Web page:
Objectives To investigate the clinical benefit of endovascular revascularisation (EVR) in octogenarian (aged ≥80 years) patients with lower extremity artery disease (LEAD).
Design Retrospective single-centre study.
Setting University hospital with a specialised centre for vascular medicine.
Participants 681 LEAD patients undergoing EVR between 2010 and 2016 were stratified by age.
Main outcome measure Technical success, complications and mortality.
Results The cohort comprised 172 (25.3%) octogenarian and 509 (74.7%) non-octogenarian patients. Despite higher LEAD stages and complexity of EVR in octogenarians, primary technical success rate (79% octogenarians vs 86% non-octogenarians, p=0.006) and 1-year survival (87% vs 96%, p<0.001) were overall on high levels. Especially for the octogenarians, 1-year survival depends on the presence of chronic limb-threatening ischaemia (CLTI) (octogenarians: non-CLTI 98%; CLTI 79% p<0.001 vs non-octogenarians: non-CLTI 99%; CLTI 91%, p<0.001). In octogenarians, female sex (HR 0.45; 95% CI (0.24 to 0.86); p=0.015), the intake of statins (HR 0.34; 95% CI 0.19 to 0.65; p=0.001) and platelet aggregation inhibitors (HR 0.10; 95% CI 0.02 to 0.45; p=0.003) were independently associated with improved survival after EVR.
Conclusion EVR can be performed safely and with sustained clinical benefit also in octogenarian patients with LEAD. After-care including medical adherence is of particular importance to improve long-term survival.
- vascular medicine
- vascular medicine
- geriatric medicine
Data availability statement
Data are available upon reasonable request.
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Strengths and limitations of this study
One of the strengths of this study is the inclusion of octogenarian patients undergoing endovascular revascularisation (EVR).
We describe the unadorned daily care of lower extremity artery disease patients treated with EVR.
Data on non-octogenarian control are somewhat more recent because of octogenarians represent a smaller percentage of the annual patients treated with EVR.
In order to acquire sufficient patient number and to keep the target population balanced with the control group of younger patients, the prior years 2012–2014 were enrolled to the study.
The observational analysis reflects the standard of care of a university hospital setting, and, therefore, may not be representative for other medical care units.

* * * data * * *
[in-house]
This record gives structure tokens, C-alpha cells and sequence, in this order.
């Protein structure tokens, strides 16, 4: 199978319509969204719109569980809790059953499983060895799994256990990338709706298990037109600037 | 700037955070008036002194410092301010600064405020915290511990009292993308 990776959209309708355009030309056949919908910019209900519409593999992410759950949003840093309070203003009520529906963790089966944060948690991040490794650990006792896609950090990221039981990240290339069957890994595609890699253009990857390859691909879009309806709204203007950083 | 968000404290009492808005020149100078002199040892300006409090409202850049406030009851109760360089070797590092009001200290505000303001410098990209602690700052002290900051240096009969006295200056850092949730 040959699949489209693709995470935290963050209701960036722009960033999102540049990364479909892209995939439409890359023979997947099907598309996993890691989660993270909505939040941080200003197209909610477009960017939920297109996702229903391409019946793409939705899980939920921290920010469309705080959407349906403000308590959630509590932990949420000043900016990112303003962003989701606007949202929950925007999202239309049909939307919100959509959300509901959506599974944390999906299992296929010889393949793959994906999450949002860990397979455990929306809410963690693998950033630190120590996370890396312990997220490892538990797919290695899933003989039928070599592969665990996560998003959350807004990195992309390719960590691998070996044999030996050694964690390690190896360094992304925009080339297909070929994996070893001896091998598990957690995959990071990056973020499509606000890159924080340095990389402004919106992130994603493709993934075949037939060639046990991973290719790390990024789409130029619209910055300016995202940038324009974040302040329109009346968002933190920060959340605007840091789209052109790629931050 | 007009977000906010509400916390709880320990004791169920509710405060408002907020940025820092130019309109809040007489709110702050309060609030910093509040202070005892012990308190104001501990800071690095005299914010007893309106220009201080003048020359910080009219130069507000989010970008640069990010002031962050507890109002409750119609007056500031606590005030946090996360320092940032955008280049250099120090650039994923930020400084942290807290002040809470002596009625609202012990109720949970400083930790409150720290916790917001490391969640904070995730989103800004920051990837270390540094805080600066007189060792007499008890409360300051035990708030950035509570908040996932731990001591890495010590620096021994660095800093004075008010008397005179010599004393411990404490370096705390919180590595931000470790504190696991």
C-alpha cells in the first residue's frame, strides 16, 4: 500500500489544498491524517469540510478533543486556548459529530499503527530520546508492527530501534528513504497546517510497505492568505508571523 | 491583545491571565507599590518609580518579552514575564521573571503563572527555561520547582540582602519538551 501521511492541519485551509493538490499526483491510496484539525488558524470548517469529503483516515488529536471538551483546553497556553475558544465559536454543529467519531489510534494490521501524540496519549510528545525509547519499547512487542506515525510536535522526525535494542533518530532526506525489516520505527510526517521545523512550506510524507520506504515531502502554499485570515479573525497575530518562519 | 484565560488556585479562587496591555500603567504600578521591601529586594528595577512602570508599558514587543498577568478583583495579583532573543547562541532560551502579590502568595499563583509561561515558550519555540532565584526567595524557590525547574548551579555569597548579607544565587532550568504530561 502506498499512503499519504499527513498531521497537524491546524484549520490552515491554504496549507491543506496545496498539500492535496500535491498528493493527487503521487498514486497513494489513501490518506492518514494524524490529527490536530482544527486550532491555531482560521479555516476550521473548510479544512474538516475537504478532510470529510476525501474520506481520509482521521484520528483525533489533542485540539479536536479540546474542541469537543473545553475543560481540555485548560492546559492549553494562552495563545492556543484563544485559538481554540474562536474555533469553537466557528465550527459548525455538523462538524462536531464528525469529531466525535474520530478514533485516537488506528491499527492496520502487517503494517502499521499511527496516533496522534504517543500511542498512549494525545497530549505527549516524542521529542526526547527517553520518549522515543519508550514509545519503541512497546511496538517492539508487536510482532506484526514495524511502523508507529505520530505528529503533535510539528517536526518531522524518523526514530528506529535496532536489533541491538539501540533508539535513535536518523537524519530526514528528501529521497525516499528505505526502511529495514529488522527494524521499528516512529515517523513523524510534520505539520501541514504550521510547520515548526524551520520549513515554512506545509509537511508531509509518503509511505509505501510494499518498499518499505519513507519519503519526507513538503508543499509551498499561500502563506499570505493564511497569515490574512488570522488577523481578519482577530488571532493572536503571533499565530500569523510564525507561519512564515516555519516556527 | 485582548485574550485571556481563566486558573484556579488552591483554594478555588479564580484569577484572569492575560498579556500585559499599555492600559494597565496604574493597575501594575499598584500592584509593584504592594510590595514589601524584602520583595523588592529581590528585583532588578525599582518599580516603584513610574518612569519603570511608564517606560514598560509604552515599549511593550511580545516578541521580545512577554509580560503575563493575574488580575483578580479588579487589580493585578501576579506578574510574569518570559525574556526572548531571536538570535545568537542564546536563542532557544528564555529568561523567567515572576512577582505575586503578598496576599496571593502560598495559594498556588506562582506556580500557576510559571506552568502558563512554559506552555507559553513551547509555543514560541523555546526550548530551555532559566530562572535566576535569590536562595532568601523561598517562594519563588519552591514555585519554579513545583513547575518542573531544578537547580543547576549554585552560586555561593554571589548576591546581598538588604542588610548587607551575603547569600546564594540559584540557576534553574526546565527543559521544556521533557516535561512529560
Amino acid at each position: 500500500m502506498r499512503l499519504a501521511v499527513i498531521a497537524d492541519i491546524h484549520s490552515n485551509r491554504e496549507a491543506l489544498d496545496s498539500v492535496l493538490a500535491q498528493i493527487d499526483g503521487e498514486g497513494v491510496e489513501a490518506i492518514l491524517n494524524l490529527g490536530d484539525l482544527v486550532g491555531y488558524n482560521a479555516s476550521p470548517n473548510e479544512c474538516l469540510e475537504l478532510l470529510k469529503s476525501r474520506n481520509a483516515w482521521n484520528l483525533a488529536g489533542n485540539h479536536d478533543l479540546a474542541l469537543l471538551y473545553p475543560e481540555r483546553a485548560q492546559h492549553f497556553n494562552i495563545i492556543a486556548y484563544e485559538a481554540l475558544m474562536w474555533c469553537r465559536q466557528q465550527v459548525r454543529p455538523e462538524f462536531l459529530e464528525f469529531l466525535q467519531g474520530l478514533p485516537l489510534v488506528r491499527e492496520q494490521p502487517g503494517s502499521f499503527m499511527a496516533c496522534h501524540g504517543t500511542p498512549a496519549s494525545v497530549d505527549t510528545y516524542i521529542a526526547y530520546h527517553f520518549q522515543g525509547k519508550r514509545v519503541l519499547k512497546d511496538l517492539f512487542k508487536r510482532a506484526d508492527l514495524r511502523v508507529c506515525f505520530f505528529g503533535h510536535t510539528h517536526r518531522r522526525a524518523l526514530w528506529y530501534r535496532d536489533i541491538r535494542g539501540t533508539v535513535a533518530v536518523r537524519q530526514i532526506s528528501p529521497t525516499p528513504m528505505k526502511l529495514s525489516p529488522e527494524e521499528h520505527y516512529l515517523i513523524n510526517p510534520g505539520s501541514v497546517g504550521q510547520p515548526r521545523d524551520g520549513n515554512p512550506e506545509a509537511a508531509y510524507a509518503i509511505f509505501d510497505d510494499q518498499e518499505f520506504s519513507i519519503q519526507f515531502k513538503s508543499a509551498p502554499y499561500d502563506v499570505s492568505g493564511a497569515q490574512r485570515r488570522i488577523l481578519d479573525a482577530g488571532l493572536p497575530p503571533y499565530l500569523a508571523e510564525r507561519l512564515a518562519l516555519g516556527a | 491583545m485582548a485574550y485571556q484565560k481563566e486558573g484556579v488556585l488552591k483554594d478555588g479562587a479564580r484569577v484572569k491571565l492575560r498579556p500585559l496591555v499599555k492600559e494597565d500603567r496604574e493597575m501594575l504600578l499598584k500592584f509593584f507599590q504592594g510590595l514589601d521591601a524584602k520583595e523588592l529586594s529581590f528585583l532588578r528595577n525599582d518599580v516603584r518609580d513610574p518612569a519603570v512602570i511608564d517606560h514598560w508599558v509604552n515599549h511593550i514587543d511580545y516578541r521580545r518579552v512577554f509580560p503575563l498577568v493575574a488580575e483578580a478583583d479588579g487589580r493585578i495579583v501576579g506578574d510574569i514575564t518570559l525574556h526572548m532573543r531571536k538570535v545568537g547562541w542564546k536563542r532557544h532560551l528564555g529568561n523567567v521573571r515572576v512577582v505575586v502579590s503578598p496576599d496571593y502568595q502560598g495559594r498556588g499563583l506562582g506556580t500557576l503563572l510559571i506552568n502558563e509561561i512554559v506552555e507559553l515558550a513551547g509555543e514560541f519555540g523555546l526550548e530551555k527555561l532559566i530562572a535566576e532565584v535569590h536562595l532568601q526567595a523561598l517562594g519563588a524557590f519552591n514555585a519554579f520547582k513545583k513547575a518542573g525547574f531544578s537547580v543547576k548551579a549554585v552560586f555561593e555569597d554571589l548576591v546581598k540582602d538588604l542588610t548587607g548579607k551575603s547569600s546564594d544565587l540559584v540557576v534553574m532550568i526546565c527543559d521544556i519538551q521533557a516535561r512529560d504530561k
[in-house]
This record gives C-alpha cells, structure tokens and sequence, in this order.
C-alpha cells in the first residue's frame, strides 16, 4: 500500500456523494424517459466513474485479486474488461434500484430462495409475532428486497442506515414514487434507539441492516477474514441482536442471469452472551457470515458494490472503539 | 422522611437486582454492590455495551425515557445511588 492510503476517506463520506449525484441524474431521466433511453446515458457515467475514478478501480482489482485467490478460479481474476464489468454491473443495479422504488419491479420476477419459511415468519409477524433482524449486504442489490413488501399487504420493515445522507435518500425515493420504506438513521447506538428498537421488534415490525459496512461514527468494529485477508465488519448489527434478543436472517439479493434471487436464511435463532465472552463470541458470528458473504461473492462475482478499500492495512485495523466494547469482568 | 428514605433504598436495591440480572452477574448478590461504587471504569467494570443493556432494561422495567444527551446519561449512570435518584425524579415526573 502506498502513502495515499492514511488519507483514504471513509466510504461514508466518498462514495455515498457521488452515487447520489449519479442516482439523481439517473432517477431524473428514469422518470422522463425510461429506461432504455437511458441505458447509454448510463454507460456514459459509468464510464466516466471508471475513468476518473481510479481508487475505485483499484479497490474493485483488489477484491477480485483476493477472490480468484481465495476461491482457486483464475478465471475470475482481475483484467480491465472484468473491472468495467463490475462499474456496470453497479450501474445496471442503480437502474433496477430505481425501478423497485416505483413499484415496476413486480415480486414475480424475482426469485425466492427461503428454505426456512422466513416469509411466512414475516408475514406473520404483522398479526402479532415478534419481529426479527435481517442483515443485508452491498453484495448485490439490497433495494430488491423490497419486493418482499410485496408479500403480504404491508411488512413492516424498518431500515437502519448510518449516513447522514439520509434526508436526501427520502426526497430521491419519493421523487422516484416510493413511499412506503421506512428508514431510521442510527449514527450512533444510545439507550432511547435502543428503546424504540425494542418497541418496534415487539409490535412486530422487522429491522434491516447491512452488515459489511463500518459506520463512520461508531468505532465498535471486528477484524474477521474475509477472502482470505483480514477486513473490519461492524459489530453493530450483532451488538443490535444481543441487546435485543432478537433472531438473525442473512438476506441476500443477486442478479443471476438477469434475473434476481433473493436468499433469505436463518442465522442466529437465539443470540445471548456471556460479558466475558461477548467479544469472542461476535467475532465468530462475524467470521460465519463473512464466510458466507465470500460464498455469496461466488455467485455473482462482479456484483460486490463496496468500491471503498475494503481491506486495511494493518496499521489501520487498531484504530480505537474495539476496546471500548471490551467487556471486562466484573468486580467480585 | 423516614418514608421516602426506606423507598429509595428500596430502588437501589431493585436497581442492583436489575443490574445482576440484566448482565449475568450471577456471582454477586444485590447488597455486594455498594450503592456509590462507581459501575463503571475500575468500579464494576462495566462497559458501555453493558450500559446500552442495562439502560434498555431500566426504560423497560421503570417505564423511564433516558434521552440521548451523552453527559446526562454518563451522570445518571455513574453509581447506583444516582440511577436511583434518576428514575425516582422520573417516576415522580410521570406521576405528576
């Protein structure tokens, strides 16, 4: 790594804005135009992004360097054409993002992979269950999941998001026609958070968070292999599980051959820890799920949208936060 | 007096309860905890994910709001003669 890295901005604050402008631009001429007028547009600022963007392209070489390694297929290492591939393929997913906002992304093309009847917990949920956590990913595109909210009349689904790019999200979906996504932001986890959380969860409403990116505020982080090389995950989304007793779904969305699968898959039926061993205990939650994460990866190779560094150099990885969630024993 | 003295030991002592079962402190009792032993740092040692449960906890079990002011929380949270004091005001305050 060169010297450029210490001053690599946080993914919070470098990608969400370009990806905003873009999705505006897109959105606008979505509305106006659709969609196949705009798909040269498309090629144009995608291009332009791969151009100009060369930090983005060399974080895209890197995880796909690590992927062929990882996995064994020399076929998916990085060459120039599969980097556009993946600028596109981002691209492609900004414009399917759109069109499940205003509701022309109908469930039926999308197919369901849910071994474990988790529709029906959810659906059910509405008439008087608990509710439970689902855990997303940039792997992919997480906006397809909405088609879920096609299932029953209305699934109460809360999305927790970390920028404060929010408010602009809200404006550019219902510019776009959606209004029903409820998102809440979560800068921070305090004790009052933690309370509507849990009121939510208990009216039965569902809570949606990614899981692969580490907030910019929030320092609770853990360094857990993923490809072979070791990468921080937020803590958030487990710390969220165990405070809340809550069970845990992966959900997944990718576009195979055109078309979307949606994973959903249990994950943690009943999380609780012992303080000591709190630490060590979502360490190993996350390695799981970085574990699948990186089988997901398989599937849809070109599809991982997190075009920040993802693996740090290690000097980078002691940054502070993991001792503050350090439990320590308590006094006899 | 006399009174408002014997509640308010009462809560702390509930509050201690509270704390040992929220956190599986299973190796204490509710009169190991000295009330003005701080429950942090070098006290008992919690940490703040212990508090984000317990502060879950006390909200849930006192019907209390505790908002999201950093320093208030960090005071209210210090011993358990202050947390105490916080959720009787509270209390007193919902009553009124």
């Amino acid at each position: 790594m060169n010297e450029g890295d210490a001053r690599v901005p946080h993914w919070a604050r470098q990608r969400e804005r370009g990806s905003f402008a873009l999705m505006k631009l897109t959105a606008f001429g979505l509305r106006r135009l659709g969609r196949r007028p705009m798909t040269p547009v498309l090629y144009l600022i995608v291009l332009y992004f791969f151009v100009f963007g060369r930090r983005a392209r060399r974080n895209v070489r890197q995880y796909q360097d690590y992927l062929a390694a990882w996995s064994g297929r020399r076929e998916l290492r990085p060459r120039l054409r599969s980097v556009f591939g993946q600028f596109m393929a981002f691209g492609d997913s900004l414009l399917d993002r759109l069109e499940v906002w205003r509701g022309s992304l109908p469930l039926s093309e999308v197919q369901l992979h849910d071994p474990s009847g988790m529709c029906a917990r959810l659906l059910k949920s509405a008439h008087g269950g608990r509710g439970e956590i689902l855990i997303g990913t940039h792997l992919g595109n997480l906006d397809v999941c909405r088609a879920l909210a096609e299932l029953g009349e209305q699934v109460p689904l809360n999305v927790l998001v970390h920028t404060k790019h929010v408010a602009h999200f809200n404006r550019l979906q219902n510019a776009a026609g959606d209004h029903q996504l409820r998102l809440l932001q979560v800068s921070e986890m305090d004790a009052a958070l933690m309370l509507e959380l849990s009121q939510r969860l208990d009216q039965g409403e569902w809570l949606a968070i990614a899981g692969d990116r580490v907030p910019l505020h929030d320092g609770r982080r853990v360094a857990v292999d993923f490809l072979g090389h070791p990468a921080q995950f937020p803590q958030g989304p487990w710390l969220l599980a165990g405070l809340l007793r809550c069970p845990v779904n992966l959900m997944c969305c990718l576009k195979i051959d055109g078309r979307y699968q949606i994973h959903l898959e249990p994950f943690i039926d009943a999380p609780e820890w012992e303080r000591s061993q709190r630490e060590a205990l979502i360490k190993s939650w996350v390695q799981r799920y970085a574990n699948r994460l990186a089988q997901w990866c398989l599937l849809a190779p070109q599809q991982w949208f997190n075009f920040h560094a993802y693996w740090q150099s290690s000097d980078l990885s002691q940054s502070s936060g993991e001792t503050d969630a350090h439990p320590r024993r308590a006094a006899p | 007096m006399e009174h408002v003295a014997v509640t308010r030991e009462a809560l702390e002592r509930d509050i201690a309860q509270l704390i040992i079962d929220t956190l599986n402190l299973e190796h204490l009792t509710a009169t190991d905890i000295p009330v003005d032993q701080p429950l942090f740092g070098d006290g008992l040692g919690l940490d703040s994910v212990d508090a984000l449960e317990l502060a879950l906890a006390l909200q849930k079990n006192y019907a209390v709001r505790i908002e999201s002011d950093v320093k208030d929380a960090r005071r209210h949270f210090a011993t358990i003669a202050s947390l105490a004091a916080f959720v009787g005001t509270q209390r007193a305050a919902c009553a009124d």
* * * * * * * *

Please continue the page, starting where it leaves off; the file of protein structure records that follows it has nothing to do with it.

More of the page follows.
Worldwide, the number of elderly people is rising caused by the demographic change and increased life expectancy. Older patients differ from younger patients in a multifaceted way regarding social and medical aspects. Commonly, multimorbidity, the frailty syndrome, cognitive limitations and a decrease in activities of daily living including impaired mobility are associated with higher age.1–5 Lower extremity artery disease (LEAD) as the manifestation of arteriosclerosis in the peripheral arteries is likewise gaining ground, affecting globally 200 million people.6 7 Prevalence of LEAD is strongly increasing with age. At the age of 70 years, the prevalence of LEAD reaches 20% in the general population in high-income countries.8 However, particularly older patients are at risk of delayed diagnosis of LEAD as often other comorbidities limit these patients’ mobility. Furthermore, the need for medical aid for other reasons but LEAD, and cognitive impairment may result in withholding invasive therapeutic options. According to recent epidemiological research, especially patients with chronic limb-threatening ischaemia (CLTI) are approximately 3–5 years older compared with that of lower LEAD stages.9 CLTI leads annually to over 210 000 in-hospital cases for LEAD, corresponding to 44% of total in-patient cases and with its share constantly increasing over the past decade (+32% in 2005–2009 in Germany).10 Overall, CLTI dramatically reduces the patients’ prognosis as every second patient deceases within 5 years.9 11 12 However, facing limited years of life ahead, the significance of revascularisation is not only to improve walking distance and quality of life (QoL)13 but also to retard progression of LEAD towards critical stages remains currently unclear in older patients. On the other hand, despite commonly regarded as a high-risk population, there is no evidence for less benefit or adverse outcome after endovascular revascularisation (EVR) in octogenarians.